MacGruber – As Saturday Night Live skits-turned-movies go, MacGruber is closer to memorable efforts such as Wayne’s World and Coneheads rather than barely-worth-remembering duds such as The Ladies Man and Superstar. Will Forte plays a MacGuyver-like detective hero who hunts down a nuclear warhead. Kristen Wiig, Ryan Phillippe and Val Kilmer round out a steady cast and help keep the laughs flowing. A gag reel and commentary with Forte and the filmmakers fill out the Blu-ray.

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The Norm Show: The Complete Series – Offbeat stand-up comic Norm Macdonald plays a former hockey player who is forced to serve as a social worker after he was convicted of gambling. Macdonald’s witty, sly delivery and some inspired writing makes the first few episodes some of the funniest TV I’ve ever seen, but then the show loses its magic and becomes a bore. Macdonald pitches in for some commentary tracks.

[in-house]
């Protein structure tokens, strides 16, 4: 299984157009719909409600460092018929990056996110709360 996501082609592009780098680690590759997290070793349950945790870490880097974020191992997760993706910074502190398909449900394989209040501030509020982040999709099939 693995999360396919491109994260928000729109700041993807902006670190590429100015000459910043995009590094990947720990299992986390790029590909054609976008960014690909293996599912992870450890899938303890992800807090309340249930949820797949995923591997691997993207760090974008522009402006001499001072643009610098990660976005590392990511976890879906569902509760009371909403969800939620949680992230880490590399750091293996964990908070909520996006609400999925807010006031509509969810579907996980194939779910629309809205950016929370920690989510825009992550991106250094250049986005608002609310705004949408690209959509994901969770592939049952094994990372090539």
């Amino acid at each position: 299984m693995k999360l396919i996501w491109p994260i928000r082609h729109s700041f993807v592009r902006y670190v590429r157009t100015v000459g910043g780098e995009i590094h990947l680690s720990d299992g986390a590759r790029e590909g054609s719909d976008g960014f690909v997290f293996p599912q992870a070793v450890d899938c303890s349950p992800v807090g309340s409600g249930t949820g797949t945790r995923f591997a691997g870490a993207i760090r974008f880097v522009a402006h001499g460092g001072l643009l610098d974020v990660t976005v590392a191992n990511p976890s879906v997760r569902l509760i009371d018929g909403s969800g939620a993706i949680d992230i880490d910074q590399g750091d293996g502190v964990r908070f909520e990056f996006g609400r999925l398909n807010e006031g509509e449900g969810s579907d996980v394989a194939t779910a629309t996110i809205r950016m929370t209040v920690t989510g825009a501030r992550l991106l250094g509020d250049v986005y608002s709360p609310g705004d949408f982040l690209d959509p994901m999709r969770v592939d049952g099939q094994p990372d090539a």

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The Player Blu-rayRobert Altman’s 1992 take on the Michael Tolkin novel is an acerbic look at Hollywood’s dirty underbelly. Tim Robbins plays a studio exec who tries to find out which bitter screenwriter is trying to blackmail him. Whoopi Goldberg, Vincent D’Onofrio, Peter Gallagher and Lyle Lovett make appearances in the story, which bounds back and forth among several characters with crisscrossing lives. The Blu-ray includes an old commentary track from Altman and Tolkin.